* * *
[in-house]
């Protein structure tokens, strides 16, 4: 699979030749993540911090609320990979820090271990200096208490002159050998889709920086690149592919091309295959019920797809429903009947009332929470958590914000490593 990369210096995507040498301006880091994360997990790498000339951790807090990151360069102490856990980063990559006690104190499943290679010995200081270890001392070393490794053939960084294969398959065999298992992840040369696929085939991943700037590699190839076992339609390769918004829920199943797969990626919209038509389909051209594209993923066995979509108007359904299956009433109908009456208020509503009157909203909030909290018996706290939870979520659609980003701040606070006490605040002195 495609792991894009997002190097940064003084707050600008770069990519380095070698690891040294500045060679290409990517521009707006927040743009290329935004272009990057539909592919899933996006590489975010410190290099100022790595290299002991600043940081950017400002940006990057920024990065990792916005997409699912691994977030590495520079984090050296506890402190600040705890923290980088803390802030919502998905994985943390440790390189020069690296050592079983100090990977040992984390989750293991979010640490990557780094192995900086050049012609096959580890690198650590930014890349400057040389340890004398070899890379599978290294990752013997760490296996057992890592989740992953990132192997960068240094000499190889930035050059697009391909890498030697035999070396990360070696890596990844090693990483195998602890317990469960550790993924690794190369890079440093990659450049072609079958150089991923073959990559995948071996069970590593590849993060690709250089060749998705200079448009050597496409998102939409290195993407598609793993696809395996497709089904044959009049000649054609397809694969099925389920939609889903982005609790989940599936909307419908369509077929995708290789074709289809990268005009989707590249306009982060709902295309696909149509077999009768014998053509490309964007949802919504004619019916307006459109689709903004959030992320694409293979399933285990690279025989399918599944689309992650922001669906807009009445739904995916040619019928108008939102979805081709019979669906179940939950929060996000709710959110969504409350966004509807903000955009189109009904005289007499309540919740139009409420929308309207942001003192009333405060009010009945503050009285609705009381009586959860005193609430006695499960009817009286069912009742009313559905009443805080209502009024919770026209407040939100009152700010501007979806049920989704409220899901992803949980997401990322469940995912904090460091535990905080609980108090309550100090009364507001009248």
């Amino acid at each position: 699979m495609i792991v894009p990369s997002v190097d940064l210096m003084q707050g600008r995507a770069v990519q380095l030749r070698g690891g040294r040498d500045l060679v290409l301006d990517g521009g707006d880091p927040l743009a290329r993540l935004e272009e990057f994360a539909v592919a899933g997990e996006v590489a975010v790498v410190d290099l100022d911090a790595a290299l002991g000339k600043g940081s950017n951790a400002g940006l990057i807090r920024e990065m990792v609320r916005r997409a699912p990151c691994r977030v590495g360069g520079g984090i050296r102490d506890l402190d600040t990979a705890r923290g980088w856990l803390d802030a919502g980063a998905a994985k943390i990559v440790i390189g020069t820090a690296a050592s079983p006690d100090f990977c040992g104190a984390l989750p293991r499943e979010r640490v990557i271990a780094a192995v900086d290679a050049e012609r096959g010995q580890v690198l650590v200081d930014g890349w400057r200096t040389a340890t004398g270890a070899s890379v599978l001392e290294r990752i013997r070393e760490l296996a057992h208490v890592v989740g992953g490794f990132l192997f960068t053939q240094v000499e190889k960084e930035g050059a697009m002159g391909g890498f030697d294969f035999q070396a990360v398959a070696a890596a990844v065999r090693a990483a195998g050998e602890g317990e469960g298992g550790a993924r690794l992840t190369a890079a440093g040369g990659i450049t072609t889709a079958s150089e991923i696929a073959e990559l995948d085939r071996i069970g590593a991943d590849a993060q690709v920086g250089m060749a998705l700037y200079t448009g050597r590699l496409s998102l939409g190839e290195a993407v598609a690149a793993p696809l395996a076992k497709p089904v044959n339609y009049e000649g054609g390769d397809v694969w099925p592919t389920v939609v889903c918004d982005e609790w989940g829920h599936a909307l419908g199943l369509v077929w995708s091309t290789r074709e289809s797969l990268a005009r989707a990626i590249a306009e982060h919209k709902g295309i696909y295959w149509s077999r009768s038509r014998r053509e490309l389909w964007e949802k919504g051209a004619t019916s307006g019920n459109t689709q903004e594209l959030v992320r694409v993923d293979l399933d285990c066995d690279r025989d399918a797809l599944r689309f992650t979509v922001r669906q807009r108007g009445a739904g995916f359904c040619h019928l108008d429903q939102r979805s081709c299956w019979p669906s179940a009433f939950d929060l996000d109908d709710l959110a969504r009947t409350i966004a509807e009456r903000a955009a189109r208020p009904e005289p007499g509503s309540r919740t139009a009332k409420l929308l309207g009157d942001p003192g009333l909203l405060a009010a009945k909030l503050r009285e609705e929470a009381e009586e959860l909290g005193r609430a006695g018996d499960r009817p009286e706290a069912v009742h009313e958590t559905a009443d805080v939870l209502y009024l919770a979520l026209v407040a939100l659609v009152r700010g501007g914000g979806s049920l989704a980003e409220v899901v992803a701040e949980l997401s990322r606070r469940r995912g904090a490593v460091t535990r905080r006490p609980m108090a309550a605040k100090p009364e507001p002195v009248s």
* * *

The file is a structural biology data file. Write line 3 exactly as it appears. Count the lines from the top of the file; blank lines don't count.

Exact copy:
């Amino acid at each position: 699979m495609i792991v894009p990369s997002v190097d940064l210096m003084q707050g600008r995507a770069v990519q380095l030749r070698g690891g040294r040498d500045l060679v290409l301006d990517g521009g707006d880091p927040l743009a290329r993540l935004e272009e990057f994360a539909v592919a899933g997990e996006v590489a975010v790498v410190d290099l100022d911090a790595a290299l002991g000339k600043g940081s950017n951790a400002g940006l990057i807090r920024e990065m990792v609320r916005r997409a699912p990151c691994r977030v590495g360069g520079g984090i050296r102490d506890l402190d600040t990979a705890r923290g980088w856990l803390d802030a919502g980063a998905a994985k943390i990559v440790i390189g020069t820090a690296a050592s079983p006690d100090f990977c040992g104190a984390l989750p293991r499943e979010r640490v990557i271990a780094a192995v900086d290679a050049e012609r096959g010995q580890v690198l650590v200081d930014g890349w400057r200096t040389a340890t004398g270890a070899s890379v599978l001392e290294r990752i013997r070393e760490l296996a057992h208490v890592v989740g992953g490794f990132l192997f960068t053939q240094v000499e190889k960084e930035g050059a697009m002159g391909g890498f030697d294969f035999q070396a990360v398959a070696a890596a990844v065999r090693a990483a195998g050998e602890g317990e469960g298992g550790a993924r690794l992840t190369a890079a440093g040369g990659i450049t072609t889709a079958s150089e991923i696929a073959e990559l995948d085939r071996i069970g590593a991943d590849a993060q690709v920086g250089m060749a998705l700037y200079t448009g050597r590699l496409s998102l939409g190839e290195a993407v598609a690149a793993p696809l395996a076992k497709p089904v044959n339609y009049e000649g054609g390769d397809v694969w099925p592919t389920v939609v889903c918004d982005e609790w989940g829920h599936a909307l419908g199943l369509v077929w995708s091309t290789r074709e289809s797969l990268a005009r989707a990626i590249a306009e982060h919209k709902g295309i696909y295959w149509s077999r009768s038509r014998r053509e490309l389909w964007e949802k919504g051209a004619t019916s307006g019920n459109t689709q903004e594209l959030v992320r694409v993923d293979l399933d285990c066995d690279r025989d399918a797809l599944r689309f992650t979509v922001r669906q807009r108007g009445a739904g995916f359904c040619h019928l108008d429903q939102r979805s081709c299956w019979p669906s179940a009433f939950d929060l996000d109908d709710l959110a969504r009947t409350i966004a509807e009456r903000a955009a189109r208020p009904e005289p007499g509503s309540r919740t139009a009332k409420l929308l309207g009157d942001p003192g009333l909203l405060a009010a009945k909030l503050r009285e609705e929470a009381e009586e959860l909290g005193r609430a006695g018996d499960r009817p009286e706290a069912v009742h009313e958590t559905a009443d805080v939870l209502y009024l919770a979520l026209v407040a939100l659609v009152r700010g501007g914000g979806s049920l989704a980003e409220v899901v992803a701040e949980l997401s990322r606070r469940r995912g904090a490593v460091t535990r905080r006490p609980m108090a309550a605040k100090p009364e507001p002195v009248s």